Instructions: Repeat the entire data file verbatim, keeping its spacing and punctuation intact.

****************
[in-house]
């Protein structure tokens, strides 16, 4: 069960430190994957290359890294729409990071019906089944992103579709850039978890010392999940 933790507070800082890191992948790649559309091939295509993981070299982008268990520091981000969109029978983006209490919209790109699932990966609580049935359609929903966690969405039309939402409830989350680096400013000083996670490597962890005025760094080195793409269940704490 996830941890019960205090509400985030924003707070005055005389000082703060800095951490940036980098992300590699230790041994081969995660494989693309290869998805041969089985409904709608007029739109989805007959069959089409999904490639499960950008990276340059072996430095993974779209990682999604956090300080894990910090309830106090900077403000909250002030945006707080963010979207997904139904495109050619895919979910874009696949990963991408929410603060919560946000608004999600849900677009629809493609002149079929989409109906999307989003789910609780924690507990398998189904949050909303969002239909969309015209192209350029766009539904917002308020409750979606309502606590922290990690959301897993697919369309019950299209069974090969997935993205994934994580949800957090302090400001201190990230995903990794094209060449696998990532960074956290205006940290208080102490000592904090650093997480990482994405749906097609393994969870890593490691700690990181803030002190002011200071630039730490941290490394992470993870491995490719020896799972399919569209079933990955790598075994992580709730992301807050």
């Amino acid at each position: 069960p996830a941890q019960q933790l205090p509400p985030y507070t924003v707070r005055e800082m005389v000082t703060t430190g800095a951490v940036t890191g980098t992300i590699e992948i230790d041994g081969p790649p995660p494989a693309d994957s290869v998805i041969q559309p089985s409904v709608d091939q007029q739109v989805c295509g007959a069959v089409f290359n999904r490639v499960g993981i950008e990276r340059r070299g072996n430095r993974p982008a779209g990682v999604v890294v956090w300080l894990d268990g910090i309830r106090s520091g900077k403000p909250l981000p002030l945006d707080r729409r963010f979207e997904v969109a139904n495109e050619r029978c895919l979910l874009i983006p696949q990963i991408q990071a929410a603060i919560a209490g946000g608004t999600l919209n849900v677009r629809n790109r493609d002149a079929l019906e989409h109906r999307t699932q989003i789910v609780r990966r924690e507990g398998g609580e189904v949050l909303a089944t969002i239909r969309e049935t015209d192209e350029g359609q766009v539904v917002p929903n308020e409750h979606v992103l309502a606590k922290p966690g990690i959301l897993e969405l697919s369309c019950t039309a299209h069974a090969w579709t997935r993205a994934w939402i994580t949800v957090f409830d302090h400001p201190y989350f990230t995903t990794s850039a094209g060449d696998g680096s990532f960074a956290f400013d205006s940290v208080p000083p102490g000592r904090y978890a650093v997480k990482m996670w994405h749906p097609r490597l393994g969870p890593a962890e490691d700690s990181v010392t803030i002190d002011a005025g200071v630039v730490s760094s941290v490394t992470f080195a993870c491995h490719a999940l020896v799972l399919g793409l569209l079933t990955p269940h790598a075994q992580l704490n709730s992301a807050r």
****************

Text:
[in-house]
């Protein structure tokens, strides 16, 4: 069960430190994957290359890294729409990071019906089944992103579709850039978890010392999940 933790507070800082890191992948790649559309091939295509993981070299982008268990520091981000969109029978983006209490919209790109699932990966609580049935359609929903966690969405039309939402409830989350680096400013000083996670490597962890005025760094080195793409269940704490 996830941890019960205090509400985030924003707070005055005389000082703060800095951490940036980098992300590699230790041994081969995660494989693309290869998805041969089985409904709608007029739109989805007959069959089409999904490639499960950008990276340059072996430095993974779209990682999604956090300080894990910090309830106090900077403000909250002030945006707080963010979207997904139904495109050619895919979910874009696949990963991408929410603060919560946000608004999600849900677009629809493609002149079929989409109906999307989003789910609780924690507990398998189904949050909303969002239909969309015209192209350029766009539904917002308020409750979606309502606590922290990690959301897993697919369309019950299209069974090969997935993205994934994580949800957090302090400001201190990230995903990794094209060449696998990532960074956290205006940290208080102490000592904090650093997480990482994405749906097609393994969870890593490691700690990181803030002190002011200071630039730490941290490394992470993870491995490719020896799972399919569209079933990955790598075994992580709730992301807050």
């Amino acid at each position: 069960p996830a941890q019960q933790l205090p509400p985030y507070t924003v707070r005055e800082m005389v000082t703060t430190g800095a951490v940036t890191g980098t992300i590699e992948i230790d041994g081969p790649p995660p494989a693309d994957s290869v998805i041969q559309p089985s409904v709608d091939q007029q739109v989805c295509g007959a069959v089409f290359n999904r490639v499960g993981i950008e990276r340059r070299g072996n430095r993974p982008a779209g990682v999604v890294v956090w300080l894990d268990g910090i309830r106090s520091g900077k403000p909250l981000p002030l945006d707080r729409r963010f979207e997904v969109a139904n495109e050619r029978c895919l979910l874009i983006p696949q990963i991408q990071a929410a603060i919560a209490g946000g608004t999600l919209n849900v677009r629809n790109r493609d002149a079929l019906e989409h109906r999307t699932q989003i789910v609780r990966r924690e507990g398998g609580e189904v949050l909303a089944t969002i239909r969309e049935t015209d192209e350029g359609q766009v539904v917002p929903n308020e409750h979606v992103l309502a606590k922290p966690g990690i959301l897993e969405l697919s369309c019950t039309a299209h069974a090969w579709t997935r993205a994934w939402i994580t949800v957090f409830d302090h400001p201190y989350f990230t995903t990794s850039a094209g060449d696998g680096s990532f960074a956290f400013d205006s940290v208080p000083p102490g000592r904090y978890a650093v997480k990482m996670w994405h749906p097609r490597l393994g969870p890593a962890e490691d700690s990181v010392t803030i002190d002011a005025g200071v630039v730490s760094s941290v490394t992470f080195a993870c491995h490719a999940l020896v799972l399919g793409l569209l079933t990955p269940h790598a075994q992580l704490n709730s992301a807050r």